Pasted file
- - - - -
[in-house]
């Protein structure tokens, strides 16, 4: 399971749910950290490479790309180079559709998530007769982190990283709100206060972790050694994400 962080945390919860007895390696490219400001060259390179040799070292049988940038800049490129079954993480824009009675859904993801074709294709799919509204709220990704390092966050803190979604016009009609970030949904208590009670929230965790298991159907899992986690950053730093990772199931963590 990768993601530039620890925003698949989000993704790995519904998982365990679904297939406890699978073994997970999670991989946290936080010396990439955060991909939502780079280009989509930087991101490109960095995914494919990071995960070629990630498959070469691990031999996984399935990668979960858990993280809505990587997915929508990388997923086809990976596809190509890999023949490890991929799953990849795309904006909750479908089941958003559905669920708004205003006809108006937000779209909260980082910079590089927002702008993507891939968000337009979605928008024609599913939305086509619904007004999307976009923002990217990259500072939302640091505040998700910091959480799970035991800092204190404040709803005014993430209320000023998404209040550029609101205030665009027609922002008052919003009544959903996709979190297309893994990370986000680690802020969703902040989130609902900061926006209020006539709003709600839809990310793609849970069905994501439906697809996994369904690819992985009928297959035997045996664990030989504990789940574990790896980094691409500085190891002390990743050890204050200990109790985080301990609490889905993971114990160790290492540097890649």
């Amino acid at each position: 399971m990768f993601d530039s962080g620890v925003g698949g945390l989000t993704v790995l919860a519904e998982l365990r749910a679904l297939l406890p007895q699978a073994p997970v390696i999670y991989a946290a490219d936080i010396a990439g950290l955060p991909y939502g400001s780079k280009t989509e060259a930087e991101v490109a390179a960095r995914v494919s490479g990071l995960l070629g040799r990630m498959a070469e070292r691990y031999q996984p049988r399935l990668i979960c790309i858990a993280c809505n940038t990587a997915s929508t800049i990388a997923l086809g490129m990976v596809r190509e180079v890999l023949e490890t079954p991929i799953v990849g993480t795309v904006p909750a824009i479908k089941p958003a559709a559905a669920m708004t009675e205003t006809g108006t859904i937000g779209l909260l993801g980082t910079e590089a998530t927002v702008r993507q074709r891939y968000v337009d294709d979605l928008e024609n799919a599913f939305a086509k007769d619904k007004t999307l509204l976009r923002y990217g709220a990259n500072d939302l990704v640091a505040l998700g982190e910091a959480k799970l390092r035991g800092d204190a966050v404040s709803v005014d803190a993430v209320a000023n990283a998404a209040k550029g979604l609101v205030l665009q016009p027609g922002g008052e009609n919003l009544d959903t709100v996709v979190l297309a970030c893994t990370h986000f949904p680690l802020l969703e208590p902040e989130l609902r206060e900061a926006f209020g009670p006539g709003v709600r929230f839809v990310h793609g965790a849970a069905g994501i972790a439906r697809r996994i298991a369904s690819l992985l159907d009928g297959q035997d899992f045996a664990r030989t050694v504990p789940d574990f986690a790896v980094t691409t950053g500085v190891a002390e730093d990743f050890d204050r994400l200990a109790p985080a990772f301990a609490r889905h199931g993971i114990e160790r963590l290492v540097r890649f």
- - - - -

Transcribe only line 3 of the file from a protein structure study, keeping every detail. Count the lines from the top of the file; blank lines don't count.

């Amino acid at each position: 399971m990768f993601d530039s962080g620890v925003g698949g945390l989000t993704v790995l919860a519904e998982l365990r749910a679904l297939l406890p007895q699978a073994p997970v390696i999670y991989a946290a490219d936080i010396a990439g950290l955060p991909y939502g400001s780079k280009t989509e060259a930087e991101v490109a390179a960095r995914v494919s490479g990071l995960l070629g040799r990630m498959a070469e070292r691990y031999q996984p049988r399935l990668i979960c790309i858990a993280c809505n940038t990587a997915s929508t800049i990388a997923l086809g490129m990976v596809r190509e180079v890999l023949e490890t079954p991929i799953v990849g993480t795309v904006p909750a824009i479908k089941p958003a559709a559905a669920m708004t009675e205003t006809g108006t859904i937000g779209l909260l993801g980082t910079e590089a998530t927002v702008r993507q074709r891939y968000v337009d294709d979605l928008e024609n799919a599913f939305a086509k007769d619904k007004t999307l509204l976009r923002y990217g709220a990259n500072d939302l990704v640091a505040l998700g982190e910091a959480k799970l390092r035991g800092d204190a966050v404040s709803v005014d803190a993430v209320a000023n990283a998404a209040k550029g979604l609101v205030l665009q016009p027609g922002g008052e009609n919003l009544d959903t709100v996709v979190l297309a970030c893994t990370h986000f949904p680690l802020l969703e208590p902040e989130l609902r206060e900061a926006f209020g009670p006539g709003v709600r929230f839809v990310h793609g965790a849970a069905g994501i972790a439906r697809r996994i298991a369904s690819l992985l159907d009928g297959q035997d899992f045996a664990r030989t050694v504990p789940d574990f986690a790896v980094t691409t950053g500085v190891a002390e730093d990743f050890d204050r994400l200990a109790p985080a990772f301990a609490r889905h199931g993971i114990e160790r963590l290492v540097r890649f």